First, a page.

Woman Exposed to Monkey Saliva at Crash Site Now on Antivirals, USDA Investigating: PETA Statement

For Immediate Release:
January 24, 2022

Contact:
Tasgola Bruner 202-483-7382

Danville, Pa. – Please see the following statement from primate scientist PETA Science Advisor Dr. Lisa Jones-Engel, who spoke to an eyewitness who was at the scene of the Pennsylvania truck crash on Friday. This morning, PETA filed a complaint with the U.S. Department of Agriculture and the agency has just confirmed it has opened an investigation.

PETA has obtained eyewitness information that a woman on the scene of the crash got an eyeful of monkey saliva that has caused a reaction and she is now on antiviral drugs and medication to protect against rabies. Feces and urine from the terrified monkeys were reportedly smeared across the highway as crates—that weren’t strapped in as required—flew from the truck, and the Centers for Disease Control and Prevention should be scrambling to ensure that numerous people who were at the scene aren’t in danger. The monkeys, some likely injured and all surely terrified, remained on the highway in subfreezing temperatures for hours without any protection or veterinary care as onlookers peered into the crates. The importation of monkeys for experimentation has minimal oversight—monkeys arrive by airplane from Asia or Africa, are trucked without adequate oversight to undisclosed quarantine sites, and are then sent out to laboratories across the country. If monkeys develop bloody diarrhea or other symptoms after their quarantine period PETA has learned that no officials are informed and no one seems to care. For the safety of ALL animals, the U.S. must stop pretending that experiments on monkeys are useful and stop importing them.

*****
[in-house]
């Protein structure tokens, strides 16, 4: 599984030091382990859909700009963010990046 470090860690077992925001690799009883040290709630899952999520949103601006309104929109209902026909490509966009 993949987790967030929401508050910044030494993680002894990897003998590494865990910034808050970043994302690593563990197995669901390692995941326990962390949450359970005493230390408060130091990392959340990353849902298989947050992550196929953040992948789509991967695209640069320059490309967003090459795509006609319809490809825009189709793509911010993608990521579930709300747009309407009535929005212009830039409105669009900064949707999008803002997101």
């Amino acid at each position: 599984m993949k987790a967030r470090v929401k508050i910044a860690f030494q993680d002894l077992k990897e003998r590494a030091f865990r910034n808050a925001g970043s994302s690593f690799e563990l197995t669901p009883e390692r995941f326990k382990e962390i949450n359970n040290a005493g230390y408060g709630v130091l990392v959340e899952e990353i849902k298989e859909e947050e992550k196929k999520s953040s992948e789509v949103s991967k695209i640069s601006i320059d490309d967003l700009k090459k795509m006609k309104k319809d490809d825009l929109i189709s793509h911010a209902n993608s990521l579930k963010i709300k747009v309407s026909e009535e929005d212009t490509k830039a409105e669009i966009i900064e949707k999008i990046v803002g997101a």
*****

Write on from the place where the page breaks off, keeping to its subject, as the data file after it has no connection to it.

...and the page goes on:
For more information on PETA’s investigative newsgathering and reporting, please visit PETA.org or follow the group on Twitter, Facebook, or Instagram.

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 Ingrid E. Newkirk

“Almost all of us grew up eating meat, wearing leather, and going to circuses and zoos. We never considered the impact of these actions on the animals involved. For whatever reason, you are now asking the question: Why should animals have rights?” READ MORE

— Ingrid E. Newkirk, PETA President and co-author of Animalkind